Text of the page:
A vampire slaying kit from the 1890s could fetch over $3000 at an auction in the UK. Auctioneers for the anti-vampire kit make the connection of its time period to that of Irish author Bram Stoker’s famous novel ‘Dracula’.

The Daily Mail reports on the “weird” item that will be placed up for auction. The wooden case contains a rosary, crucifix, a handwritten psalm (Luke 20:27), a pistol, four oak stakes, a bottle of consecrated earth, a common prayer book, a wooden mallet, a silver bullet mold, a cloth, two glass bottles containing garlic paste and holy water - all items that repel and kill vampires according to folklore.

Oonagh Drage from Tennants Auctioneers believes that the kit was probably commissioned by someone and that she’s never seen anything like it during her more than 30 year career.

She added, “Bram Stoker did Dracula in the 1890s and maybe the idea came from that.”

“There was an interest in vampires and the supernatural at that time - perhaps they were playing with people's superstitions.”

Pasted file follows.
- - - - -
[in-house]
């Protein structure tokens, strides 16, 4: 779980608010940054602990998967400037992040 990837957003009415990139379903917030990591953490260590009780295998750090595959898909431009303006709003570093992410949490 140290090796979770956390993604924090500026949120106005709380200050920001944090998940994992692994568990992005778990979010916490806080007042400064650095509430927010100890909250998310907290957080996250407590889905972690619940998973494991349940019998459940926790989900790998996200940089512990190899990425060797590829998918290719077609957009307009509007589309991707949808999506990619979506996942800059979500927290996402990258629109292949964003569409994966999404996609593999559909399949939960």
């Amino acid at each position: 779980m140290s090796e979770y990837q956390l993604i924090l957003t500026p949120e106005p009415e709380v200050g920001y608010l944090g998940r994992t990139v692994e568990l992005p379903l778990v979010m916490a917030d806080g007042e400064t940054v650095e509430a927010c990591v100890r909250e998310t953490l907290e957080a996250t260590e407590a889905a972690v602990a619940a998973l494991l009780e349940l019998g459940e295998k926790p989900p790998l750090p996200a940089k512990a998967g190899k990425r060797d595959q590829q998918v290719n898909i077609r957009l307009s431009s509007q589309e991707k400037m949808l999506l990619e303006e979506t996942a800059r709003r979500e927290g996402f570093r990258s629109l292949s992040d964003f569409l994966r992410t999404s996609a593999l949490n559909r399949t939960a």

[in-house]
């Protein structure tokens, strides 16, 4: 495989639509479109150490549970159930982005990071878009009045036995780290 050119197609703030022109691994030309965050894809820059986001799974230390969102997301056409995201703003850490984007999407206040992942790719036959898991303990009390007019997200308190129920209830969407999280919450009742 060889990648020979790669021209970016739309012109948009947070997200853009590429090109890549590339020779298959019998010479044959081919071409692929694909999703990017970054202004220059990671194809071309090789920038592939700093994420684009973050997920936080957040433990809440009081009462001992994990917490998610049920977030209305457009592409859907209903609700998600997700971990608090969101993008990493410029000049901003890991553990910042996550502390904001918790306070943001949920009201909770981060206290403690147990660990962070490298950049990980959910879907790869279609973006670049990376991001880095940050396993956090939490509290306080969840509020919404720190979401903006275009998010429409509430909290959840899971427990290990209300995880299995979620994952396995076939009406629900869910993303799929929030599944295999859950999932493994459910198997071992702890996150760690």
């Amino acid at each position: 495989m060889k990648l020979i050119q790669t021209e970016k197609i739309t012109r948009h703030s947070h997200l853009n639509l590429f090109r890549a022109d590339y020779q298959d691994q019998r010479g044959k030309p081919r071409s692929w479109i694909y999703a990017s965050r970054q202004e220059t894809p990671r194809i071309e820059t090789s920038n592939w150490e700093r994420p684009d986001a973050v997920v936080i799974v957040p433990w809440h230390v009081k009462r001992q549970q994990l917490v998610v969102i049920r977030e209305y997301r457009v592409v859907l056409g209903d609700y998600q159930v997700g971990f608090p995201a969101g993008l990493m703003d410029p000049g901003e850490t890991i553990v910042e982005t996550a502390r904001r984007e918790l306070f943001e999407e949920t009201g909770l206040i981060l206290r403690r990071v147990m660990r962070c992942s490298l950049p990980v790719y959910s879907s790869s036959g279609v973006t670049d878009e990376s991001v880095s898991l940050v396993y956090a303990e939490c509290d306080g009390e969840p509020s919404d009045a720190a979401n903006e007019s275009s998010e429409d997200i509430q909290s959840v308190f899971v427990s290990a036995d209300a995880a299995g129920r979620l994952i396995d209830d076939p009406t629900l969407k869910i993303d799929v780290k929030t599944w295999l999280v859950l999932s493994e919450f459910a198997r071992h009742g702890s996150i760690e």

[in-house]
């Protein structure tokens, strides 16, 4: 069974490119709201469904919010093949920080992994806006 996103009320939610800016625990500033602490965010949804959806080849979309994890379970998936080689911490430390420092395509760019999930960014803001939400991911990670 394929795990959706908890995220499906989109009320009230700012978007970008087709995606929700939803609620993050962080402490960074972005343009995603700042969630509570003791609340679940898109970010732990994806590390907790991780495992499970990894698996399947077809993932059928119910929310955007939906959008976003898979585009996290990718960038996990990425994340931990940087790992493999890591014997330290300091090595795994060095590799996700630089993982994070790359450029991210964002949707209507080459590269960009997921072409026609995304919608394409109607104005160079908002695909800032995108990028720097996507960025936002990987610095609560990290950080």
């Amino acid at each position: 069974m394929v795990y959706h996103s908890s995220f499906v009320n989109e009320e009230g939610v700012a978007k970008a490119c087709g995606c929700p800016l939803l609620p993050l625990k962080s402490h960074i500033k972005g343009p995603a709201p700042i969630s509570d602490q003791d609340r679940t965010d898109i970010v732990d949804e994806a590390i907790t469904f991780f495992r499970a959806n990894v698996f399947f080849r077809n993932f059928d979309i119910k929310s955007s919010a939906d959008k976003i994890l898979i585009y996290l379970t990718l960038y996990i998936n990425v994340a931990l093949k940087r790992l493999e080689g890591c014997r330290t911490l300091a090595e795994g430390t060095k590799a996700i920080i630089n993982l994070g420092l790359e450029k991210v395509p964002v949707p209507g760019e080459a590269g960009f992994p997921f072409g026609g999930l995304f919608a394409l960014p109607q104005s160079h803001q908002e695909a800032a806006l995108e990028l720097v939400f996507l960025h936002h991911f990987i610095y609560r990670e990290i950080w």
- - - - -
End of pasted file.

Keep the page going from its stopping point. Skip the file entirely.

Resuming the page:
The items in the kit are believed, through legend, to protect someone from a vampire. Vampires are vulnerable in the presence of garlic or anything holy, and can be killed with a wooden stake to the heart or a gunshot to the head, according to myth.

“The vendors have kept one set and sold one for £5,000 [almost $8000],” said Drage, “and while the one we have was in the best condition it does have a pistol in it and they didn't want that in the house.”

The curious collection of vampire repelling artifacts is estimated to sell between $1800 and $3000 when it goes to auction in the UK on June 22. For the time being, it is on display at Harrogate.

Drage added: “I'm not sure who will buy it as we are yet to put it on the internet. I know there are quite a few Americans who are interested in this kind of thing”